Julian raises serious concern over ‘substantial meal’ rule
November 26, 2020
Amidst the overall disappointment that York will be leaving national lockdown restrictions on December 2 into Tier 2 (High Alert), Julian has particular concern regarding the so-called ‘substantial meal’ rule requiring food to be purchased with an order of an alcoholic drink.
Julian believes landlords and breweries have already made considerable sacrifices this year as part of our country’s joint effort to tackle the COVID-19 pandemic. They have invested a substantial amount of money to ensure that pubs reopened in a COVID-secure manner in July, despite the rule-of-six and the 10pm curfew offering little prospect of profit for many venues. Further sacrifices have been made during the second national lockdown pushing many already stretched businesses close to the brink. Worryingly, according to CAMRA’s Save Our Pubs campaign, 81% of pubs in Tier 2 say they won’t even be able to break even under these restrictions.
Those worst affected will be traditional wet-led pubs which often have the most character and are heritage features in communities often dating back in excess of one hundred years. This will consolidate the already excessive influence pub chains have on the industry as they’re able to absorb losses across their brands and potentially even expand further by taking on venues forced to close.
The impact of these closures will not just be limited to the pubs themselves. Wet-led pubs tend to also specialise in real ale and support many small breweries in their region. Yorkshire is home to many small independent breweries and, while many have adapted to offer home deliveries, they’re still suffering continued losses compared to usual trade.
Wet-led pubs have implemented the same risk management measures to ensure a COVID-secure environment for customers as every other part of the hospitality sector, yet Julian believes they’re being treated unfairly and used as a scapegoat for continued infections despite no publicly available data showing that to be the case.
Furthermore, Julian is worried that the ‘substantial meal’ rule will affect those on the lowest incomes the most, excluding them for the opportunity for some social relief. At a time when numerous reports have already highlighted the worrying impact of lockdown restrictions on mental health, he strong believes should not be enacting rules that further isolate a large section of the public.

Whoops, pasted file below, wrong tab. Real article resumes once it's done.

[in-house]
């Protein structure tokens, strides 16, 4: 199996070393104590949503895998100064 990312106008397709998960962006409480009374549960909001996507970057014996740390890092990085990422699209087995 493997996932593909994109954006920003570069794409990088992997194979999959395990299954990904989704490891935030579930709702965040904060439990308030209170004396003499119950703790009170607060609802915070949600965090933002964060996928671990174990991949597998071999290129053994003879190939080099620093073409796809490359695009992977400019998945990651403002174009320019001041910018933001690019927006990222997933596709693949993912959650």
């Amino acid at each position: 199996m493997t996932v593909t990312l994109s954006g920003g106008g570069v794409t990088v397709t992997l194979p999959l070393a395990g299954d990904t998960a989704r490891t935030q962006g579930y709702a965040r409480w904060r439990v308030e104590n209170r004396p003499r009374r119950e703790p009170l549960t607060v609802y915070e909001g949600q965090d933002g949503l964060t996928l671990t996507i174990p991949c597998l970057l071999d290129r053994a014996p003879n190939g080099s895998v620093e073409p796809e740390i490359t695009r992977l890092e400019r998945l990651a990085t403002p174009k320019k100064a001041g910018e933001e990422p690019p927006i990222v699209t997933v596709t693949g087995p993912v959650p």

Julian has written to the Secretary of State for Health and Social Care, Matt Hancock MP, to ask that current proposed restrictions are reviewed, and wet-led pubs are treated on par with other hospitality venues and given a chance to survive under Tier 2 restrictions. He understands there is some hesitation that alcohol can lead to safety measures not being strictly followed but that is a matter for landlords to enforce with the support of their licencing authority. Individual responsibility must play a factor in our fight against this virus as is being shown in other sectors and activities where restrictions are due to be relaxed.
Julian has also written to the Chancellor of the Exchequer, Rishi Sunak MP, to request a further extension of the VAT cut for the hospitality sector. As business rates are re-introduced and VAT levels returns to 20%, Julian would also like to see a staggered approach so outgoings for businesses gradually increase as restrictions are hopefully relaxed allowing for greater custom.
Furthermore, he would like to see current proposed changes to beer duty reviewed to help offer further support to pubs as well as smaller breweries. As well as being blessed with many fantastic pubs, we are also fortunate to have a range of great breweries locally so any support must also help the entire supply chain. Earlier this year Julian joined Ben Everitt MP in writing to the Chancellor to call for further support for small independent breweries by halving beer duty bills, allowing 60 days for beer duty to be repaid and reforming Small Breweries’ Relief.
Current proposals to reform Small Breweries’ Relief are not satisfactory in Julian’s opinion so he is currently lobbying Ministers, along with Ben and other MPs who originally joined the campaign, to help protect relief for the smallest breweries but also help ensure that the reduction in support for the largest breweries receiving relief doesn’t disincentivise growth.
Julian will continue to push for changes to current guidance to ensure that our local, community pubs survive the pandemic and are allowed to thrive again when normal service resumes.